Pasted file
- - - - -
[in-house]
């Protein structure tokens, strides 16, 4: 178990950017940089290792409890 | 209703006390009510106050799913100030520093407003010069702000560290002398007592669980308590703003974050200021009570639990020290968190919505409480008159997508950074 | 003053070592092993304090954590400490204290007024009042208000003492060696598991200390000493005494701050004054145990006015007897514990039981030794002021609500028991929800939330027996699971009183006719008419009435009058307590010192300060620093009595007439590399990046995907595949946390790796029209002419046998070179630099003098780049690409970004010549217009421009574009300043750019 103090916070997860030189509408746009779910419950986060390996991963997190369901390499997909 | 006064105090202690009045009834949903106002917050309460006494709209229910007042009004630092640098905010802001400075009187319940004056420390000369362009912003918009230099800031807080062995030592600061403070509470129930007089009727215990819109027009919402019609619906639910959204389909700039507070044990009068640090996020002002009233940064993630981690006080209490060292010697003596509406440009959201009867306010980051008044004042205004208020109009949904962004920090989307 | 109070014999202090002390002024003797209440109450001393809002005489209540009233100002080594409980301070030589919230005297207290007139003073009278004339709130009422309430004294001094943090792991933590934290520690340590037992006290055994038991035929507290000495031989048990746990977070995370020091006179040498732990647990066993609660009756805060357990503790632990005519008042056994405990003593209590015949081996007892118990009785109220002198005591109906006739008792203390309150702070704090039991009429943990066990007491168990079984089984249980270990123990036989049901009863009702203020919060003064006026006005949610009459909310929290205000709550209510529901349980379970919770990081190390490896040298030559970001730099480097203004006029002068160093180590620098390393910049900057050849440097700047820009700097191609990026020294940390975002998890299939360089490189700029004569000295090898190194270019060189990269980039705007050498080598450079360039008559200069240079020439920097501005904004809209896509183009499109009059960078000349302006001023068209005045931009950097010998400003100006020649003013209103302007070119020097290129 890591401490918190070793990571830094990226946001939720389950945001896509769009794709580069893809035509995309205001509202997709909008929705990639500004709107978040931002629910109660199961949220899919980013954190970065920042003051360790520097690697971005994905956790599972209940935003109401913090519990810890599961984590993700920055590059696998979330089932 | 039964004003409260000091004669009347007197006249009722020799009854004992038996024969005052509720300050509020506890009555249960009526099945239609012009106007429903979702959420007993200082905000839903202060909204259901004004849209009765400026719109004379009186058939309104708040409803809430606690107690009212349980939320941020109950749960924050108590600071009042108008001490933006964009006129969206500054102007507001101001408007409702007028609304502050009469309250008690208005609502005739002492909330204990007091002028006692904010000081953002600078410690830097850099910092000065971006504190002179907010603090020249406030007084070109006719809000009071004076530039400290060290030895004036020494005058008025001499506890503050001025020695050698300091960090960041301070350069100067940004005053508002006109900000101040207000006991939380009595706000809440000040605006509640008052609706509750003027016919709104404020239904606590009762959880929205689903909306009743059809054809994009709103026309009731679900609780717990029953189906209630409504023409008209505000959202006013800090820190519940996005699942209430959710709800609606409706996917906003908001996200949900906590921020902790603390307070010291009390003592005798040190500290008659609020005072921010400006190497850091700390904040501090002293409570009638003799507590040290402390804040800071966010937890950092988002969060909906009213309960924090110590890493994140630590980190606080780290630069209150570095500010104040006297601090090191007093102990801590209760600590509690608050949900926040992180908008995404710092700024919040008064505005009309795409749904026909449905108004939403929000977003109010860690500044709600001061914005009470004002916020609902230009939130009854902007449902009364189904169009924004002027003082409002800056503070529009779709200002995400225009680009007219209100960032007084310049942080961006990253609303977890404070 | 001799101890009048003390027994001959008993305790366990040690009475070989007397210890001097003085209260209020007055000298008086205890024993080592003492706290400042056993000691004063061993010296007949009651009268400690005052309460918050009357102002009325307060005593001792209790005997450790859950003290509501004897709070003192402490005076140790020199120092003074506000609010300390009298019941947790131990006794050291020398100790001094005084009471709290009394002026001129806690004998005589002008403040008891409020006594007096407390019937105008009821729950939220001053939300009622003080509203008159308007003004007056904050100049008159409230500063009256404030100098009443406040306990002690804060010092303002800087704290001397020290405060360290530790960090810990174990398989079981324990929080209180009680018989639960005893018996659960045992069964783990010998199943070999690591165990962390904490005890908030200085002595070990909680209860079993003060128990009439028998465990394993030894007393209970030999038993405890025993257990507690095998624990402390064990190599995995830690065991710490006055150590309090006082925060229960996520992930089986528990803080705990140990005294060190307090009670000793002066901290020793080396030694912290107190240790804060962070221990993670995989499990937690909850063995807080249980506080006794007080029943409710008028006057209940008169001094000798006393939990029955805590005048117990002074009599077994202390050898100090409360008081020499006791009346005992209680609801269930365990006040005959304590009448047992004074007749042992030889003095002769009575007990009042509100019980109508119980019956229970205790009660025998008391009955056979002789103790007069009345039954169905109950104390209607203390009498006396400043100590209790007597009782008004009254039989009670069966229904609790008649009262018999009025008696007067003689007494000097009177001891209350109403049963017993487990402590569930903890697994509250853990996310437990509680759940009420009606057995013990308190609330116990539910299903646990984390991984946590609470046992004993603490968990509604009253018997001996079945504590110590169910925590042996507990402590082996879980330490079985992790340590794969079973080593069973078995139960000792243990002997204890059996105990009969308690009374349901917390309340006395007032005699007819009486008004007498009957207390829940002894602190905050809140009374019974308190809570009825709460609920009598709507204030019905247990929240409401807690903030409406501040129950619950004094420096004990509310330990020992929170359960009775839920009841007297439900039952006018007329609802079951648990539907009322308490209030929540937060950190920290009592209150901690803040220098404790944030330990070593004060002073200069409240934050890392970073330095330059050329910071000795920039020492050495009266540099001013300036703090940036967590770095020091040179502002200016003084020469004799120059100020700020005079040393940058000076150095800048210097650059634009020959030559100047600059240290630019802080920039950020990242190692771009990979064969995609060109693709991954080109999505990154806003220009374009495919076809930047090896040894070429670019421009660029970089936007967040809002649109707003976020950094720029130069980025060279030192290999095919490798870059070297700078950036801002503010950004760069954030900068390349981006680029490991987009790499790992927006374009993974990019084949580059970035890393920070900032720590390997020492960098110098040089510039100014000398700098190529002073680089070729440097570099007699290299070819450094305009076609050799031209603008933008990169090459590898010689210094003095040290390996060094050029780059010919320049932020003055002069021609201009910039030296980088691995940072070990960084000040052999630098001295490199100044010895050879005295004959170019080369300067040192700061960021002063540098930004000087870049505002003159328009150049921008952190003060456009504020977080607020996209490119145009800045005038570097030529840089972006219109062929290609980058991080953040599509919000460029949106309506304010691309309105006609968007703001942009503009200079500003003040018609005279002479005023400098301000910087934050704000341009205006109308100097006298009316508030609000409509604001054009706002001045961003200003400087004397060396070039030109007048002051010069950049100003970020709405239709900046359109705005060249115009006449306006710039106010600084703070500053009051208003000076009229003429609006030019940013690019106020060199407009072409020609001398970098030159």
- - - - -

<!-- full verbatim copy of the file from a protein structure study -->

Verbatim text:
[in-house]
């Protein structure tokens, strides 16, 4: 178990950017940089290792409890 | 209703006390009510106050799913100030520093407003010069702000560290002398007592669980308590703003974050200021009570639990020290968190919505409480008159997508950074 | 003053070592092993304090954590400490204290007024009042208000003492060696598991200390000493005494701050004054145990006015007897514990039981030794002021609500028991929800939330027996699971009183006719008419009435009058307590010192300060620093009595007439590399990046995907595949946390790796029209002419046998070179630099003098780049690409970004010549217009421009574009300043750019 103090916070997860030189509408746009779910419950986060390996991963997190369901390499997909 | 006064105090202690009045009834949903106002917050309460006494709209229910007042009004630092640098905010802001400075009187319940004056420390000369362009912003918009230099800031807080062995030592600061403070509470129930007089009727215990819109027009919402019609619906639910959204389909700039507070044990009068640090996020002002009233940064993630981690006080209490060292010697003596509406440009959201009867306010980051008044004042205004208020109009949904962004920090989307 | 109070014999202090002390002024003797209440109450001393809002005489209540009233100002080594409980301070030589919230005297207290007139003073009278004339709130009422309430004294001094943090792991933590934290520690340590037992006290055994038991035929507290000495031989048990746990977070995370020091006179040498732990647990066993609660009756805060357990503790632990005519008042056994405990003593209590015949081996007892118990009785109220002198005591109906006739008792203390309150702070704090039991009429943990066990007491168990079984089984249980270990123990036989049901009863009702203020919060003064006026006005949610009459909310929290205000709550209510529901349980379970919770990081190390490896040298030559970001730099480097203004006029002068160093180590620098390393910049900057050849440097700047820009700097191609990026020294940390975002998890299939360089490189700029004569000295090898190194270019060189990269980039705007050498080598450079360039008559200069240079020439920097501005904004809209896509183009499109009059960078000349302006001023068209005045931009950097010998400003100006020649003013209103302007070119020097290129 890591401490918190070793990571830094990226946001939720389950945001896509769009794709580069893809035509995309205001509202997709909008929705990639500004709107978040931002629910109660199961949220899919980013954190970065920042003051360790520097690697971005994905956790599972209940935003109401913090519990810890599961984590993700920055590059696998979330089932 | 039964004003409260000091004669009347007197006249009722020799009854004992038996024969005052509720300050509020506890009555249960009526099945239609012009106007429903979702959420007993200082905000839903202060909204259901004004849209009765400026719109004379009186058939309104708040409803809430606690107690009212349980939320941020109950749960924050108590600071009042108008001490933006964009006129969206500054102007507001101001408007409702007028609304502050009469309250008690208005609502005739002492909330204990007091002028006692904010000081953002600078410690830097850099910092000065971006504190002179907010603090020249406030007084070109006719809000009071004076530039400290060290030895004036020494005058008025001499506890503050001025020695050698300091960090960041301070350069100067940004005053508002006109900000101040207000006991939380009595706000809440000040605006509640008052609706509750003027016919709104404020239904606590009762959880929205689903909306009743059809054809994009709103026309009731679900609780717990029953189906209630409504023409008209505000959202006013800090820190519940996005699942209430959710709800609606409706996917906003908001996200949900906590921020902790603390307070010291009390003592005798040190500290008659609020005072921010400006190497850091700390904040501090002293409570009638003799507590040290402390804040800071966010937890950092988002969060909906009213309960924090110590890493994140630590980190606080780290630069209150570095500010104040006297601090090191007093102990801590209760600590509690608050949900926040992180908008995404710092700024919040008064505005009309795409749904026909449905108004939403929000977003109010860690500044709600001061914005009470004002916020609902230009939130009854902007449902009364189904169009924004002027003082409002800056503070529009779709200002995400225009680009007219209100960032007084310049942080961006990253609303977890404070 | 001799101890009048003390027994001959008993305790366990040690009475070989007397210890001097003085209260209020007055000298008086205890024993080592003492706290400042056993000691004063061993010296007949009651009268400690005052309460918050009357102002009325307060005593001792209790005997450790859950003290509501004897709070003192402490005076140790020199120092003074506000609010300390009298019941947790131990006794050291020398100790001094005084009471709290009394002026001129806690004998005589002008403040008891409020006594007096407390019937105008009821729950939220001053939300009622003080509203008159308007003004007056904050100049008159409230500063009256404030100098009443406040306990002690804060010092303002800087704290001397020290405060360290530790960090810990174990398989079981324990929080209180009680018989639960005893018996659960045992069964783990010998199943070999690591165990962390904490005890908030200085002595070990909680209860079993003060128990009439028998465990394993030894007393209970030999038993405890025993257990507690095998624990402390064990190599995995830690065991710490006055150590309090006082925060229960996520992930089986528990803080705990140990005294060190307090009670000793002066901290020793080396030694912290107190240790804060962070221990993670995989499990937690909850063995807080249980506080006794007080029943409710008028006057209940008169001094000798006393939990029955805590005048117990002074009599077994202390050898100090409360008081020499006791009346005992209680609801269930365990006040005959304590009448047992004074007749042992030889003095002769009575007990009042509100019980109508119980019956229970205790009660025998008391009955056979002789103790007069009345039954169905109950104390209607203390009498006396400043100590209790007597009782008004009254039989009670069966229904609790008649009262018999009025008696007067003689007494000097009177001891209350109403049963017993487990402590569930903890697994509250853990996310437990509680759940009420009606057995013990308190609330116990539910299903646990984390991984946590609470046992004993603490968990509604009253018997001996079945504590110590169910925590042996507990402590082996879980330490079985992790340590794969079973080593069973078995139960000792243990002997204890059996105990009969308690009374349901917390309340006395007032005699007819009486008004007498009957207390829940002894602190905050809140009374019974308190809570009825709460609920009598709507204030019905247990929240409401807690903030409406501040129950619950004094420096004990509310330990020992929170359960009775839920009841007297439900039952006018007329609802079951648990539907009322308490209030929540937060950190920290009592209150901690803040220098404790944030330990070593004060002073200069409240934050890392970073330095330059050329910071000795920039020492050495009266540099001013300036703090940036967590770095020091040179502002200016003084020469004799120059100020700020005079040393940058000076150095800048210097650059634009020959030559100047600059240290630019802080920039950020990242190692771009990979064969995609060109693709991954080109999505990154806003220009374009495919076809930047090896040894070429670019421009660029970089936007967040809002649109707003976020950094720029130069980025060279030192290999095919490798870059070297700078950036801002503010950004760069954030900068390349981006680029490991987009790499790992927006374009993974990019084949580059970035890393920070900032720590390997020492960098110098040089510039100014000398700098190529002073680089070729440097570099007699290299070819450094305009076609050799031209603008933008990169090459590898010689210094003095040290390996060094050029780059010919320049932020003055002069021609201009910039030296980088691995940072070990960084000040052999630098001295490199100044010895050879005295004959170019080369300067040192700061960021002063540098930004000087870049505002003159328009150049921008952190003060456009504020977080607020996209490119145009800045005038570097030529840089972006219109062929290609980058991080953040599509919000460029949106309506304010691309309105006609968007703001942009503009200079500003003040018609005279002479005023400098301000910087934050704000341009205006109308100097006298009316508030609000409509604001054009706002001045961003200003400087004397060396070039030109007048002051010069950049100003970020709405239709900046359109705005060249115009006449306006710039106010600084703070500053009051208003000076009229003429609006030019940013690019106020060199407009072409020609001398970098030159």